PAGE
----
A Look Back at Merenhouse, the Most Lit Pari Music of All Time

Lead Photo: Art by Alan Lopez for Remezcla
Art by Alan Lopez for Remezcla
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Is there anything better than good merenhouse/merenrap? The joyous collision of merengue with hip-hop, dancehall, and reggae popularized by dominicanos in New York took Latin America by storm in the 90s, and we need it to make a comeback like, yesterday.

The first track to really incorporate elements of merenrap was “El Jardinero,” by Jorge Gómez, Eddy Herrera, and the legend Wilfrido Vargas, all the way back in 1984. But merenhouse turned out to be the ultimate bicultural kid music, really thriving when children of the Dominican diaspora in New York encountered hip-hop and did what bicultural kids do best: create culture that is a reflection of their multi-faceted realities. Lucky for all of us, what emerged was some of the most lit pari music of all time, a fire blend of Spanglish, horns, and bravado.

Who among us hasn’t lost their mind on a dance floor when their country is shouted out on Proyecto Uno’s “Latinos”? Who among us DIDN’T choreograph a dance with their primos to this song to be performed, however inappropriately, during a family party? Was that just me?

Don’t believe us? Let us take you on a tour.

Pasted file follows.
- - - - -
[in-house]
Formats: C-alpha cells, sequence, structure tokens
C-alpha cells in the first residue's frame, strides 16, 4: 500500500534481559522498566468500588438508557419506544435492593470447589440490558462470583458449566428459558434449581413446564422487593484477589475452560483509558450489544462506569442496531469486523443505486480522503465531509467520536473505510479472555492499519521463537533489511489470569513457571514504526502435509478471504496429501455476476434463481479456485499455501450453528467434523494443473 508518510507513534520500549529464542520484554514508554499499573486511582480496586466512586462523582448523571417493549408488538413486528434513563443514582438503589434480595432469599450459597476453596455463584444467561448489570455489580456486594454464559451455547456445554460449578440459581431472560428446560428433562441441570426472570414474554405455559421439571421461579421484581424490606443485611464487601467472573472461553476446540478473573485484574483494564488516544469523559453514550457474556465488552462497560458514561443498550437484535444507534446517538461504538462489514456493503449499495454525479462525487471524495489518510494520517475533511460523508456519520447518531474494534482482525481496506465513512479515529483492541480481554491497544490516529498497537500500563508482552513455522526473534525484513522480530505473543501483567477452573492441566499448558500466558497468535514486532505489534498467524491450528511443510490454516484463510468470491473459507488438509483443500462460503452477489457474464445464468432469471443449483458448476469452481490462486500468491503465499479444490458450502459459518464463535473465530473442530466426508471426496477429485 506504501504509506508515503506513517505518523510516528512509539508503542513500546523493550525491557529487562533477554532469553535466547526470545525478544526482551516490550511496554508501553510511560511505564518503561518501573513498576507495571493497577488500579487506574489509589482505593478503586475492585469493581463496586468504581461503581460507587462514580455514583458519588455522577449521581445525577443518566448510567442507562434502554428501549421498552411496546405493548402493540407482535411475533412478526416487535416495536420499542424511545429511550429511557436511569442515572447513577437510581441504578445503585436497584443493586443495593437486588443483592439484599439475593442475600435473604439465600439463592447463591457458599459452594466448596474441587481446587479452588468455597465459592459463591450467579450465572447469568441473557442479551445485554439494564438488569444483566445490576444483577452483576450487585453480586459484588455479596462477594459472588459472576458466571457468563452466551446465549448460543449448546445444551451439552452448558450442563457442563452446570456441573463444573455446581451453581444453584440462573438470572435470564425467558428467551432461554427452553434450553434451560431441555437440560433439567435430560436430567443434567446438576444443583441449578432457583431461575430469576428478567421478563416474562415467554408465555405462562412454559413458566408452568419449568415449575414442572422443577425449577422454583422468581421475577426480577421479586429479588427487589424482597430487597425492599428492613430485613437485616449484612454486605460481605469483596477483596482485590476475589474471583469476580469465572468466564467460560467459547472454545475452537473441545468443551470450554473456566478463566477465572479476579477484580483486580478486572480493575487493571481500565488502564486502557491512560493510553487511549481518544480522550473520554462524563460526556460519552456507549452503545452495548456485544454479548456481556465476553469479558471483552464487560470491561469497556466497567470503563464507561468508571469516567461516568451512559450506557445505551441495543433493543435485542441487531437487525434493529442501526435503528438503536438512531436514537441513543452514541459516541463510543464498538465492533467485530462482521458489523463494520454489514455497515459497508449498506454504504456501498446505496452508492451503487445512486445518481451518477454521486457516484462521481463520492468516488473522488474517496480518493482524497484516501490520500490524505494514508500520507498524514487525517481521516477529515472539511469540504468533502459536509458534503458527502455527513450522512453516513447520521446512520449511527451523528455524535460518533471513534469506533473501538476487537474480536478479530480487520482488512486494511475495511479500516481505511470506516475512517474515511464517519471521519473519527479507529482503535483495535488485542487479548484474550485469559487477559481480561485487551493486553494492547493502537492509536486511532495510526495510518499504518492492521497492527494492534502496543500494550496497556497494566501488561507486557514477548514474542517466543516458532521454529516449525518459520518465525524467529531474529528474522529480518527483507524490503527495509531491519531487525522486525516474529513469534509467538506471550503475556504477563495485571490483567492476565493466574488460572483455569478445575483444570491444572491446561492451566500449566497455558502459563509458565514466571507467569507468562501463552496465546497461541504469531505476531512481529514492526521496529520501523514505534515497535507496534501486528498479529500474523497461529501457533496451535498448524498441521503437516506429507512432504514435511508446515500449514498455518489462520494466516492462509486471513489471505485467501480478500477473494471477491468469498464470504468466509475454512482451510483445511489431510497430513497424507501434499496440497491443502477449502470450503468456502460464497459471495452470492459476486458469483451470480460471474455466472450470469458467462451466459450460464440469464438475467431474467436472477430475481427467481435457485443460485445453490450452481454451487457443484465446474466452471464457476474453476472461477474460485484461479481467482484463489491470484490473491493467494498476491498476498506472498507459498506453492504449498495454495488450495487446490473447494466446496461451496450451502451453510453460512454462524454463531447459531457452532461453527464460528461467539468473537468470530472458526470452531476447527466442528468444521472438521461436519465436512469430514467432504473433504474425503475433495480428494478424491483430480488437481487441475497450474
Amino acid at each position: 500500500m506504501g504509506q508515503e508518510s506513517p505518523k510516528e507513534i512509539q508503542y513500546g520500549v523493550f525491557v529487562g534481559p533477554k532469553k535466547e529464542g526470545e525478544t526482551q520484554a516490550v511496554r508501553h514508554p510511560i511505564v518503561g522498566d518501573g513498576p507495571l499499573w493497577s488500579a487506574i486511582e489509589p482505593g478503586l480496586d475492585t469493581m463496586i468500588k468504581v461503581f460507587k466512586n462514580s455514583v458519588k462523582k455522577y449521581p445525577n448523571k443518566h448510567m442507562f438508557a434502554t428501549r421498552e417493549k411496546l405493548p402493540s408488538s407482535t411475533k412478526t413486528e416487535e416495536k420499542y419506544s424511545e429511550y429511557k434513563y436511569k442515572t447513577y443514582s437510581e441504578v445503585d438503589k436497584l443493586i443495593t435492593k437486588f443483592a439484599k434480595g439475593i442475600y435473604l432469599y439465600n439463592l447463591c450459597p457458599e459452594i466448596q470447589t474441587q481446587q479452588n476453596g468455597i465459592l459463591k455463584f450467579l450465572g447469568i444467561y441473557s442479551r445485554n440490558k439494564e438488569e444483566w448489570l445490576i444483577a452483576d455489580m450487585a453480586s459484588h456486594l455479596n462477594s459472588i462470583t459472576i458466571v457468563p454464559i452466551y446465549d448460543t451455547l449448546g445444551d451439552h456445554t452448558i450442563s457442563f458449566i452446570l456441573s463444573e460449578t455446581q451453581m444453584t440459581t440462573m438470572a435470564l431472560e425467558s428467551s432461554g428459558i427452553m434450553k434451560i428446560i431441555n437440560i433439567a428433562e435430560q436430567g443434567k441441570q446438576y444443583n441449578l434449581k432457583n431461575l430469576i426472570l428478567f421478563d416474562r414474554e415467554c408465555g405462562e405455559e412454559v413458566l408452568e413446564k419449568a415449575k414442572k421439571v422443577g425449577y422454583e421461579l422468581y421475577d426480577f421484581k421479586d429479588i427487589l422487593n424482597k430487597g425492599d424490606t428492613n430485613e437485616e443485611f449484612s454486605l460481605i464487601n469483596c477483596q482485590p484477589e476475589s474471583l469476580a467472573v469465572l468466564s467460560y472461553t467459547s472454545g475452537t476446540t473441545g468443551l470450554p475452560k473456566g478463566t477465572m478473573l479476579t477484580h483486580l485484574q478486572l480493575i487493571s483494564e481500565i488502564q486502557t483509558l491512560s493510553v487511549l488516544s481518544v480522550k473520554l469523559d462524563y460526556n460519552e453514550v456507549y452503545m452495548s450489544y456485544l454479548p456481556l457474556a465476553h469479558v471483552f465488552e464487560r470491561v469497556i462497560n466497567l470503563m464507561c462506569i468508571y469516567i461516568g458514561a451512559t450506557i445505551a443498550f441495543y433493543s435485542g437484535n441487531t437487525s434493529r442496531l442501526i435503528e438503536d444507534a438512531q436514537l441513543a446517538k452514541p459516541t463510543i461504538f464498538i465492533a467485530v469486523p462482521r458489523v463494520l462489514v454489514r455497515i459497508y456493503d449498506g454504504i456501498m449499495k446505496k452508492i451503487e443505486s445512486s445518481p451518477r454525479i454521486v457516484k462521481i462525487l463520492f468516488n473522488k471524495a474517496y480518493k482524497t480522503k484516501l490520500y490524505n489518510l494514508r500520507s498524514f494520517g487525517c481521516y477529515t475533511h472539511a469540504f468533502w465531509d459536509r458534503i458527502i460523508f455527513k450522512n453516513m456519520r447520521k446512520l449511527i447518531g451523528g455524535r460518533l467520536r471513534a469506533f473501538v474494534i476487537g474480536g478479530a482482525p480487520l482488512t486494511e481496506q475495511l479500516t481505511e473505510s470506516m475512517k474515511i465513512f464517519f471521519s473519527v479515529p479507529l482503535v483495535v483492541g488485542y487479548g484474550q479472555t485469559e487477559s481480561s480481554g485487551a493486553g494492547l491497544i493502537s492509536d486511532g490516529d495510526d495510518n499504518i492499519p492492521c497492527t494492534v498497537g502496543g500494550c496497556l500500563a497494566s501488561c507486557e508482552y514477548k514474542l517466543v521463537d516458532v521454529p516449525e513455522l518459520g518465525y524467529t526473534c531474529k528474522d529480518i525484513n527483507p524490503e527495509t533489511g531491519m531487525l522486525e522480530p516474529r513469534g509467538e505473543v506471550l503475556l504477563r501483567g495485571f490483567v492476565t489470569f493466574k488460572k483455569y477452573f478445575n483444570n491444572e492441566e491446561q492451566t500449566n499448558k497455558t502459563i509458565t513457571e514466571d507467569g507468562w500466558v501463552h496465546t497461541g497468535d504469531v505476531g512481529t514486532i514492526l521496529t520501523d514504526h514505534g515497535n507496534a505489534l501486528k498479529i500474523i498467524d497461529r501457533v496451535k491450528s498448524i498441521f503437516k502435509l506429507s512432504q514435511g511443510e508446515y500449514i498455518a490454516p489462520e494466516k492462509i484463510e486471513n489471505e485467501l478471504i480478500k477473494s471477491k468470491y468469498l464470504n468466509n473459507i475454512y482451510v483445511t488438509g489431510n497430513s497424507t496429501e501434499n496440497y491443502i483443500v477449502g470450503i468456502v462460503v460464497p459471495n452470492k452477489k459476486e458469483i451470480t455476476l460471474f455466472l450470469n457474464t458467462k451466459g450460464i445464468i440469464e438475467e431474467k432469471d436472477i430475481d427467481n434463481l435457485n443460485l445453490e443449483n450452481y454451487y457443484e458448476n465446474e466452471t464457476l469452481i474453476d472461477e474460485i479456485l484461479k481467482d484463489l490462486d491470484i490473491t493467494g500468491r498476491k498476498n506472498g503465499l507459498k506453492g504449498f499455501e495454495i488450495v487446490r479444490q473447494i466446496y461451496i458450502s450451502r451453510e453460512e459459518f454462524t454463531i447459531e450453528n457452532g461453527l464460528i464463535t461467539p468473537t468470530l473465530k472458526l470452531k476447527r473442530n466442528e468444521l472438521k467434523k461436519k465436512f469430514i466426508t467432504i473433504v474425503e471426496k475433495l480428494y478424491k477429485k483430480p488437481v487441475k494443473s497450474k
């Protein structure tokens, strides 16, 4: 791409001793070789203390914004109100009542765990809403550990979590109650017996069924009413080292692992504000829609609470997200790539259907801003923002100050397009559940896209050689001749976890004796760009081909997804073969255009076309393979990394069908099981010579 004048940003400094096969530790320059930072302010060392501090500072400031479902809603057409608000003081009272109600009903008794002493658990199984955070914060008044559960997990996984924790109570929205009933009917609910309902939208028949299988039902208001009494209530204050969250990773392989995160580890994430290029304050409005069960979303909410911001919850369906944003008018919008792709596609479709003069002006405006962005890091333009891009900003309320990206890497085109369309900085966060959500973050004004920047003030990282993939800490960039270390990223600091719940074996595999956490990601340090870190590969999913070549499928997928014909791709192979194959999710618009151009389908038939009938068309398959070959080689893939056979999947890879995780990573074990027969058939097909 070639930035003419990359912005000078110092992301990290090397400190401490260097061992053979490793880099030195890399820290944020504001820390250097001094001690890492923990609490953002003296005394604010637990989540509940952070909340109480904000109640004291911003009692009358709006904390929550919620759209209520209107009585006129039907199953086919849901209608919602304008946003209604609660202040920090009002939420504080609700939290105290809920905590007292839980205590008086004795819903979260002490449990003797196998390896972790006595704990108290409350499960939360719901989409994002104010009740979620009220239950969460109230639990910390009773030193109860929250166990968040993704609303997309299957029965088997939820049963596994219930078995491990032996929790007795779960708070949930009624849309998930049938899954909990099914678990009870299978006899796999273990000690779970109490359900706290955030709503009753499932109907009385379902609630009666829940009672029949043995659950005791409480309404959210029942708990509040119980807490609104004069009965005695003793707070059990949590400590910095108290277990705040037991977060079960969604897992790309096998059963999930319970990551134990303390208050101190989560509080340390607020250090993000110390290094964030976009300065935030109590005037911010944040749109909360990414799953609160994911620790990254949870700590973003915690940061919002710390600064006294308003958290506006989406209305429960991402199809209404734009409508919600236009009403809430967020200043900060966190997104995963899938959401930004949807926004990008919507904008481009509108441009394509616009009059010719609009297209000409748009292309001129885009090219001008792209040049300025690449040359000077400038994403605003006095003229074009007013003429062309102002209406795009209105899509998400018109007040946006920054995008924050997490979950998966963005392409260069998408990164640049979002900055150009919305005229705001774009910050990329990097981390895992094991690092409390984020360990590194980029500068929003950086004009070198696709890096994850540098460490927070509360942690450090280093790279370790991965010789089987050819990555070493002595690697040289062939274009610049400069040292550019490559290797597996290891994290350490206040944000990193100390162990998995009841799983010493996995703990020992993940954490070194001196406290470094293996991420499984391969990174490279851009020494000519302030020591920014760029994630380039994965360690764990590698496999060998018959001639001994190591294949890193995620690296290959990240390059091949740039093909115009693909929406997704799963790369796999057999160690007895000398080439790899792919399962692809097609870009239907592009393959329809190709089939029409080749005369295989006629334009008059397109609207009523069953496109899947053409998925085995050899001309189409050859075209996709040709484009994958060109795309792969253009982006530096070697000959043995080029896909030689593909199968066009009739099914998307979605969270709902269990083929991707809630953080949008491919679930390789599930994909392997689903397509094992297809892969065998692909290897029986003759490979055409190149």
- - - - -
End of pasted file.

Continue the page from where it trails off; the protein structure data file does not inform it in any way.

Wilfrido Vargas, Jorge Gómez, Eddy Herrera - "El Jardinero"

Shortly after joining Wilfrido Vargas’ group, Eddy Herrera stepped into the spotlight with the hit “El Jardinero.” The proto-merenrap track, which starts out with a fairly straightforward merengue and falsetto vocals, shifts effortlessly to the Spanglish raps that would dominate the emerging genre. It was 1984, and we had no idea what was coming.


Proyecto Uno – "El Tiburón"

The first group to dedicate themselves fully to blending merengue with hip-hop, the undisputed MVPs of the genre, the legendary Proyecto Uno developed merenhouse into the ultimate 90s pari genre. “El Tiburón” tells the tale of the pariguayo who ALWAYS steals ya girl, focusing on the foiled efforts of a wannabe palomo who, despite being married, is at the club hitting on all the finest women. It’s hard not to root for “El Tiburón” and take joy in the failures of this sloppy mujeriego.

This one is THE merenhouse classic – though not the first to do it, Proyecto Uno are without a doubt the standard by which all others are measured. At this point, “no pares, sigue sigue” is basically a proverb. And the visual? Those horns! Those moves! THOSE LOOKS! Take note, kids.


Proyecto Uno – "Está Pegao"

Staking a claim to immigrant Latinidad (“Nací en Nueva York, pero no me digas gringo”) and blessing us with clever wordplay, Proyecto Uno by now is bombastically aware that they are the shit. Magic Juan takes us on a journey of deep pride, shouting out the countries where the mamis are fine and el merenhouse está pegao. The driving house beat meshes seamlessly with the merengue rhythm, and again we have an easily chantable hook that even the sloppiest borracho will shout with ease on the dancefloor.